Images are of gold roll (top ) and “silver” schools (bottom)
between 1910 and 1912. Note the marked contrast.
The black children have no playground equipment in their yard.
Images thanks to www.czimages.com
As the Canal activities expanded and the growth of the Silver townships became a bigger factor in the evolution of the Canal Zone, methods of social control of the ever larger West Indian population in and out of the Zone became a greater issue to Canal authorities. One manifestation of this need to control was in the educational system for the Westindian children.
During the early years, with the frenetic task of construction taking place alongside worker camps and residential areas, children playing near work sites could cause serious problems in the form of accidents.
It was from the very beginning of the building of the Canal, then, that the municipal authorities in the Zone began operating schools for the worker’s “dependents.” Initially, “five schools accommodated 140 white children and over 1,000 black children in racially mixed schools with segregated classrooms.”** Most of the children used the train to get to school. In order to appease the ever looming discontent amongst the U.S. workers, the Chief Engineer, John Stevens, supported an “administrative decentralization” in 1906 and the municipalities were discontinued. The schools were placed under a superintendent from the U.S.. By the middle of that year four schools had all white student bodies and the remaining twenty-three were predominantly black.
Following an American curriculum throughout its history, the public school system in the Panama Canal Zone hired American teachers who employed American teaching methods, used American textbooks, and introduced American songs, literature, and history which, in the short and long run impressed the children with American culture and ideals, and, of course, American patriotism. From the very beginning, however, the “black” schools were an impoverished “appendage” of the white system, and the color line was ever present and quite rigid.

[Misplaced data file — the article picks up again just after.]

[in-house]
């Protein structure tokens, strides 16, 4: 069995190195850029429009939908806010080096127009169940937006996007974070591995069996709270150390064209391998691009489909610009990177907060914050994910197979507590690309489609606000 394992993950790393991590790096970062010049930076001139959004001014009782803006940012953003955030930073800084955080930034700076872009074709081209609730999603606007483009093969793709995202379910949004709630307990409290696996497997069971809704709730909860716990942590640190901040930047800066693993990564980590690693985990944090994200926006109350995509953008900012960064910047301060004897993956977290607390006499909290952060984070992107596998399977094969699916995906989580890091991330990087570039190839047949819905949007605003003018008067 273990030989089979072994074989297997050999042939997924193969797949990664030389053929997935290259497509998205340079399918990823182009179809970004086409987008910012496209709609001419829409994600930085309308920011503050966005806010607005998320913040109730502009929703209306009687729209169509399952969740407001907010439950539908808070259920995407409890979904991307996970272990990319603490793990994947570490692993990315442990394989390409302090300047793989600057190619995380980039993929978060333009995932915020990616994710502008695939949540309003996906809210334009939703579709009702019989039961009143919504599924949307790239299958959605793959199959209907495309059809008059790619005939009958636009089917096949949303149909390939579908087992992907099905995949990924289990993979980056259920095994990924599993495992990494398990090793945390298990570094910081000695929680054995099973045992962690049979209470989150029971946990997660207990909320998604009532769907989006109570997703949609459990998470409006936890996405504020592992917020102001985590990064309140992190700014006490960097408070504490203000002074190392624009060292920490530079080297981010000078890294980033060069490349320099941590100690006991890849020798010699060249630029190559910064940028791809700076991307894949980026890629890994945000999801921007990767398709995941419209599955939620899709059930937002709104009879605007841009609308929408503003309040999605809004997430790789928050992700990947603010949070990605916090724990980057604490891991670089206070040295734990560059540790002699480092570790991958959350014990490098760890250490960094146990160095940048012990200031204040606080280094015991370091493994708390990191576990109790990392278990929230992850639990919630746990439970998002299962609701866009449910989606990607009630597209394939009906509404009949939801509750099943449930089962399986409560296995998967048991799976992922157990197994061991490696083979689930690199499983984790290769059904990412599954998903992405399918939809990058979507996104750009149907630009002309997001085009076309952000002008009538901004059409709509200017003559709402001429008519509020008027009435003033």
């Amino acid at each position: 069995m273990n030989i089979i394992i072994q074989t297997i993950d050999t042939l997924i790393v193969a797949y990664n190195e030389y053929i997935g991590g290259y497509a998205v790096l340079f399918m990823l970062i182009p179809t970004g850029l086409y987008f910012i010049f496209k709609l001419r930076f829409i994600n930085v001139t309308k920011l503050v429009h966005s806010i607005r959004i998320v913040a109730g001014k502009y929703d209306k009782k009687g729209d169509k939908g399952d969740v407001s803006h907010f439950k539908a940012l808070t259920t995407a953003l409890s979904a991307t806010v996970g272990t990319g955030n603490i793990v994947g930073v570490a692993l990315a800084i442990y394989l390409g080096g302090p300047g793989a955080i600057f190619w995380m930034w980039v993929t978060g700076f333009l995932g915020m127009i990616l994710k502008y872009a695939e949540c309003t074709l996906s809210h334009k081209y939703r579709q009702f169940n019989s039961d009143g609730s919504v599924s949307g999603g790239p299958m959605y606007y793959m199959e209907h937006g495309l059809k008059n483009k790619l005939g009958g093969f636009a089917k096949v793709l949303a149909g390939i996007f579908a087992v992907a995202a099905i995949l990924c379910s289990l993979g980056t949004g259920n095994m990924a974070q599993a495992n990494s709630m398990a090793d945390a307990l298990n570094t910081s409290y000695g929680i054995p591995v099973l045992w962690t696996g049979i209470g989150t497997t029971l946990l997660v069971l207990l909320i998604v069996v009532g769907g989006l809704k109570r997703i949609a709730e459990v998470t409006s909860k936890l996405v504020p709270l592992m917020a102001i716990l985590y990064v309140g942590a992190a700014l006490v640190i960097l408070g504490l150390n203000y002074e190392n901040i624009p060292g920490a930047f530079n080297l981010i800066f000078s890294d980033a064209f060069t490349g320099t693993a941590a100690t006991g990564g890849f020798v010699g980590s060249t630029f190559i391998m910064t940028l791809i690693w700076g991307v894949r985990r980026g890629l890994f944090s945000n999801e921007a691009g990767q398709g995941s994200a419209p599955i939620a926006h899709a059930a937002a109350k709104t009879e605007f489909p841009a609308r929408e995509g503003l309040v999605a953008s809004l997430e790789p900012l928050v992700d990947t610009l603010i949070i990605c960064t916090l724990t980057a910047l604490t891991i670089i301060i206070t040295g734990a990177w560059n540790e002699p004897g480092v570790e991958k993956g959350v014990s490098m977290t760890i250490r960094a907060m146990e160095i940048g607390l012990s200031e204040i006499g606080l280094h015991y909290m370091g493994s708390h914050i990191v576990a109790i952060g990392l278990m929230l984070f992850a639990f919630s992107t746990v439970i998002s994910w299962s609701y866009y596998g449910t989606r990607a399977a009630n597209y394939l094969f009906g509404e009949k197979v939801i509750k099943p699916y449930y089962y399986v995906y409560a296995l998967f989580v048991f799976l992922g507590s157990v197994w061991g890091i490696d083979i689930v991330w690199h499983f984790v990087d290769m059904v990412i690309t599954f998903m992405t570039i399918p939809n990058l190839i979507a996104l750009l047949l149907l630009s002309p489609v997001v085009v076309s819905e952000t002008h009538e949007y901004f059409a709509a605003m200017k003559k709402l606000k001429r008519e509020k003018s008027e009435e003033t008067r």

By 1908, in a measure to further “improve” workers’ morale among the white American parents, the superintendent increased the number of white schools to twenty-eight; few white children, therefore, had to ride the train to school the schools were close to home. Black schools, however, dropped to nineteen although the “Silver” schools had five times the enrollment.
Noted for educational excellence the Jamaican school teachers dominated the ranks of the “Silver” teachers. Those candidates for teaching jobs with three or more years of high school or normal training received $60.00 a month on the gold roll, compared to the U.S. rate of $90.00 to $100.00 earned by the American teachers. Class size for the “Silver” schools, however, averaged a whopping 115 students of varying ages which created a stressful and extremely challenging situation for both students and teachers.
By 1910 and 1911 the superintendent of schools recruited teachers in Kingston, Jamaica, and by 1915 the average class size still hovered at around 65. Even at those levels school attendance amongst the “Silver” population was not made compulsory since they could only accommodate half the number of school age children.
While white children were oriented for college preparation, the Black children had to make due in painfully overcrowded classrooms, using surplus school supplies from the white schools, if they could get them. Since school administrators assumed that the Black children were intellectually deficient, they put “Silver” schools on a 12 month schedule- no vacations. The Westindian schools masters added to this atmosphere of total control by emphasizing rote learning, discipline, oration, and manners. This, in effect, kept the Black children under year-round adult supervision.
Historians versed in the subject have concluded that “educational policy for colored schools…became one of preserving the status quo…of keeping the West Indian and his progeny in positions of common labor.” By the end of the construction period, school officials had begun to set up vocational studies for Blacks so that they could occupy the lowest rungs of the employment ladder.
Just as a note, few people are aware of the fact that Westindians and Panamanians, but not Americans, paid the taxes that maintained all of the Canal Zone schools. In other words, the West Indian and the native Panamanians paid for the “quality” education of the white children while their own children received inferior education. This was hardly an example of the “civilizing” influence of the Americans since the system had become an instrument of social control paid for by, of all people, the controlled.
**Much of the data for our post was taken from Michael L. Conniff’s book, “Black Labor on a White Canal- Panama, 1904-1981.”
This story continues.